Karlie Kloss rightfully came under fire for dressing up as a Geisha in Vogue magazine's latest photo shoot, and she is now coming forth to apologize for it. “These images appropriate a culture that is not my own and I am truly sorry for participating in a shoot that was not culturally sensitive," she wrote in a Twitter statement.
Karlie for Vogue US - March 2017 pic.twitter.com/Pbo9rssT8p— bestkkpics (@bestkkpics) February 14, 2017
The model continued, "My goal is, and always will be, to empower and inspire women. I will ensure my future shoots and projects reflect that mission." The spread is found in the magazine's March issue, whose theme is all about diversity (they should look up the definition of that word in the dictionary again). Mikael Jansson shot the photos in Japan and they have since been taken down from Vogue's website after they were called out for portraying yellowface.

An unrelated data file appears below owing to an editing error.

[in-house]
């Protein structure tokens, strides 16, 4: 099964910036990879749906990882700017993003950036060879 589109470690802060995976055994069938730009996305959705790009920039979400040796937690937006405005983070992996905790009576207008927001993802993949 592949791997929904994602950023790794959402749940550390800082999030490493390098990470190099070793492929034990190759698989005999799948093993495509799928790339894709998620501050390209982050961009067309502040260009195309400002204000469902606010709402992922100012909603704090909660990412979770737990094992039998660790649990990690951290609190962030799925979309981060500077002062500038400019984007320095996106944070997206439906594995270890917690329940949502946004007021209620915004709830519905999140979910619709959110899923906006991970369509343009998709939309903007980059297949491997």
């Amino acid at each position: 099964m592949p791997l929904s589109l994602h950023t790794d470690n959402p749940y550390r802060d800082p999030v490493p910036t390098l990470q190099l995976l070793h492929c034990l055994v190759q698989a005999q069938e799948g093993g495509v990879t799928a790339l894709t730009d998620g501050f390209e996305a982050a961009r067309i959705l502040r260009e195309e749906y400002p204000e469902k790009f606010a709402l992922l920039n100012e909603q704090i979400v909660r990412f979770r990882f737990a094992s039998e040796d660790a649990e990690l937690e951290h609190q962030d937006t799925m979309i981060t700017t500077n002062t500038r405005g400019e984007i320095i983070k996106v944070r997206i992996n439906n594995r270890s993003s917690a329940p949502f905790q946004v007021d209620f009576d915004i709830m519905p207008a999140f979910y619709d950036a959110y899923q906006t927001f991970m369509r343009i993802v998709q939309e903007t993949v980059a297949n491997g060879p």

PEOPLE points out Kloss was previously involved in another culturally appropration incident a few years ago. During the 2012 Victoria's Secret Fashion Show, the 24-year-old wore a Native American-inspired headdress and matching outfit. She then tweeted an apology: “I am deeply sorry if what I wore during the VS Show offended anyone. I support VS’s decision to remove the outfit from the broadcast.”
I am deeply sorry if what I wore during the VS Show offended anyone. I support VS's decision to remove the outfit from the broadcast.— Karlie Kloss (@karliekloss) November 11, 2012
This is the latest in Hollywood's problematic chain of events. When Scarlett Johannson was announced as the lead in the screen adaptation of Ghost in the Shell, fans of the popular manga series slammed the movie for not casting an Asian actress to play Major Motoko Kusanagi.
Next, watch a clip of Phoebe Robinson (who is pushing for genuine diversity in comedy) as part of our Future Black History Month celebration: